WASHINGTON — Judy Shelton, an unorthodox economist with close ties to the Trump White House, cleared the Senate Banking Committee on Tuesday in a vote that split along party lines, putting her one Senate floor vote away from a seat on the Federal Reserve Board.
Ms. Shelton moved forward along with Christopher Waller, who is research director at the Federal Reserve Bank of St. Louis and a more conventional pick. If they are confirmed by simple majority votes in the Senate, Ms. Shelton and Mr. Waller will fill the two empty seats on the Fed’s seven-member board in Washington.
While no Democrats voted for Ms. Shelton, five voted in favor of Mr. Waller.
Both would hold a vote on the policy-setting Federal Open Market Committee. The committee’s 12 voting seats are occupied by the seven governors, the Federal Reserve Bank of New York president, and four regional central bank presidents on a rotating basis.
Ms. Shelton’s ascent to the powerful policy position has drawn particular scrutiny. That is partly because of her fringe ideas — she has been a longtime proponent of tying money to a fixed anchor, such as gold, an idea most economists label impractical or dangerous — and partly because analysts and Fed watchers worry that she could politicize the Fed.
The central bank closely guards its independence from politics, arguing that it is better for the economy if monetary policy is set without an eye on short-term election goals. Ms. Shelton has questioned whether the Fed has too much power, and has at times defended Mr. Trump’s criticism of the institution. She abruptly changed her opinions on monetary policy after his election, switching from criticizing easy monetary policy to speaking out in favor of lower interest rates as the president pushed for them.
“It would be in keeping with its historical mandate if the Fed were to pursue a more coordinated relationship with both Congress and the president,” she wrote in a 2019 opinion piece.
The unknown now is whether Ms. Shelton can pass through the full Senate. Her nomination at first seemed imperiled after her February confirmation hearing, as various Senate Banking Committee members voiced skepticism about her economic opinions and autonomy from the White House.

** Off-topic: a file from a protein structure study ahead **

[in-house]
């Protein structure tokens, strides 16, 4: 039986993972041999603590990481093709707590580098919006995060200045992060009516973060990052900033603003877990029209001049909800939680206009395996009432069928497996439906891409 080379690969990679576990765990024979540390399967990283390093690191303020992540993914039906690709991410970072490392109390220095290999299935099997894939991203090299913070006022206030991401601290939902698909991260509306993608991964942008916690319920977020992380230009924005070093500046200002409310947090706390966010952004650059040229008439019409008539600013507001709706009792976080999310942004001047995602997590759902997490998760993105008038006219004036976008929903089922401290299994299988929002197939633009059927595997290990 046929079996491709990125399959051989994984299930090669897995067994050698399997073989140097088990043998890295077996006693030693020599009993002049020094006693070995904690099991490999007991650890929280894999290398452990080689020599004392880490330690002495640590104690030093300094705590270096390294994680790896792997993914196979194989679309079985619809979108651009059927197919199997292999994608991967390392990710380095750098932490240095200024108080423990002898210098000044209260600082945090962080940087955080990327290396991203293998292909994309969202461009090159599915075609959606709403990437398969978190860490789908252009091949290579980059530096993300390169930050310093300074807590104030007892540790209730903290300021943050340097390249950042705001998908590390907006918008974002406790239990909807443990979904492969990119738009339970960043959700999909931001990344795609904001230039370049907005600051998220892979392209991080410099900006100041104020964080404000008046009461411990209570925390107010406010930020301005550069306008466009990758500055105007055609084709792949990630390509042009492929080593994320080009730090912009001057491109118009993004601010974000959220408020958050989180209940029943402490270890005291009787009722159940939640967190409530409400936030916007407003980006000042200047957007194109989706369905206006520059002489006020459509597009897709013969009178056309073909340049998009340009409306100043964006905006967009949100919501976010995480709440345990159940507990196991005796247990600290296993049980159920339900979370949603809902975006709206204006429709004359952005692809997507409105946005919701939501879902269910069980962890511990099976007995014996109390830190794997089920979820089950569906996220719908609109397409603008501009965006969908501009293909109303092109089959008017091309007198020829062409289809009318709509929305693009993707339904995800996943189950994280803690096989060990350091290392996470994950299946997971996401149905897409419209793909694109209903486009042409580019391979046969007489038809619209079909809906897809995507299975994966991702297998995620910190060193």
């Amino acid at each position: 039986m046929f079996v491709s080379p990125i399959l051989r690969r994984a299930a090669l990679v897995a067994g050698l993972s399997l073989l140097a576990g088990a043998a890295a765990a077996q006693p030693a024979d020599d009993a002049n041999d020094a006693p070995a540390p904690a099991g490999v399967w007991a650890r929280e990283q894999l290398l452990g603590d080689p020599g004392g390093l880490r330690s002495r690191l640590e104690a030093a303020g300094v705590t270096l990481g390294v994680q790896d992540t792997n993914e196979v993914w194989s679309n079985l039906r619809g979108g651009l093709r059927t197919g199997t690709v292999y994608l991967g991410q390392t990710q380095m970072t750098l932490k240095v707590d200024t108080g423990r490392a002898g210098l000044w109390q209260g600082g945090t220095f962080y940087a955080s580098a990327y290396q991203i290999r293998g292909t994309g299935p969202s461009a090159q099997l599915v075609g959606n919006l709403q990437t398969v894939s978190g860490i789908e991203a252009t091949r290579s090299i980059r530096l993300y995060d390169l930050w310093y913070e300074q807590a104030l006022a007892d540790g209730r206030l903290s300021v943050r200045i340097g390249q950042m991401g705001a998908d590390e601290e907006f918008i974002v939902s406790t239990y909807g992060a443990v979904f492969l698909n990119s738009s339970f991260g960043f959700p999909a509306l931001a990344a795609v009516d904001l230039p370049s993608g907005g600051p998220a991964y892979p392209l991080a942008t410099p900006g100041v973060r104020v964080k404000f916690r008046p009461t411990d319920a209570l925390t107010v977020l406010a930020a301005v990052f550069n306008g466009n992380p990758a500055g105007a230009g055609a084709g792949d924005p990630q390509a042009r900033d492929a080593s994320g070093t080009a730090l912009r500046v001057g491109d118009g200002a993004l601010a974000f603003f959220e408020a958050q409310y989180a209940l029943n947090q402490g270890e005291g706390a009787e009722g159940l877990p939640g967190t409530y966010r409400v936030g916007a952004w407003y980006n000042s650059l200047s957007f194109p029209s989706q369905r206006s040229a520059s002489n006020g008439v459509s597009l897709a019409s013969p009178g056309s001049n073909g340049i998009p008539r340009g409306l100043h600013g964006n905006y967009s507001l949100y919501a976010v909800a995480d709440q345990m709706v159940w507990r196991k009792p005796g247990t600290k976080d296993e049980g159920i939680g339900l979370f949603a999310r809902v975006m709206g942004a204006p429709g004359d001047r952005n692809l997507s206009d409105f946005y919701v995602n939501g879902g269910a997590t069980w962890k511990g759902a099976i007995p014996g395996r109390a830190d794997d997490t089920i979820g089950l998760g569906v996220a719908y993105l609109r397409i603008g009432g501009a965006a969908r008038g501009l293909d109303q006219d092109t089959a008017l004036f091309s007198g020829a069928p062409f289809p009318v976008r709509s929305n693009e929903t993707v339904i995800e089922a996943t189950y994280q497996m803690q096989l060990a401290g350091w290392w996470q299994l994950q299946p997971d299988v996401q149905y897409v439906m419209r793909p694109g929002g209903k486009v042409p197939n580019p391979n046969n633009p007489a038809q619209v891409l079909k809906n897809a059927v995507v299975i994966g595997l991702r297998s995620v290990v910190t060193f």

Support and pressure from Larry Kudlow, the White House adviser with whom she is close friends, helped Ms. Shelton to gain the 13 Republican votes she needed to pass to the Senate committee.
Bloomberg reported that Senator Mitt Romney, Republican of Utah, said he has “concerns” about Ms. Shelton’s nomination. Assuming no Democrats support Ms. Shelton, four Republican defections would scupper her chances.
While governors hold just one vote at the Fed, blunting their impact, they are privy to internal discussions and thus capable of relaying information to both the White House and the press. Ms. Shelton is also seen as a likely candidate for Fed Chair should Mr. Trump win re-election and decide to replace Jerome H. Powell. Mr. Trump appointed Mr. Powell, but has expressed disappointment with his choice.
Ms. Shelton most recently served as American envoy to the European Bank for Reconstruction and Development. Before that, she was at co-director of the Sound Money Project at the Atlas Network, which pushes for limited government.
Mr. Waller is a more conventional pick for the Fed. He has written extensively on central bank independence, and prior to joining the Fed’s staff he was an economics professor, most recently at the University of Notre Dame.
Ms. Shelton would fill a seat that formerly belonged to Janet L. Yellen; the unexpired term would be up for renewal in 2024. Mr. Waller would fill a seat formerly held by Sarah Bloom Raskin, with a term expiring in 2030.
Their confirmations would mean that six of the Fed board’s seven governors were nominated by Mr. Trump. Lael Brainard was appointed governor by President Barack Obama, and although Mr. Powell was named to the board by Mr. Obama, Mr. Trump elevated him to the chair.
Jim Tankersley contributed reporting.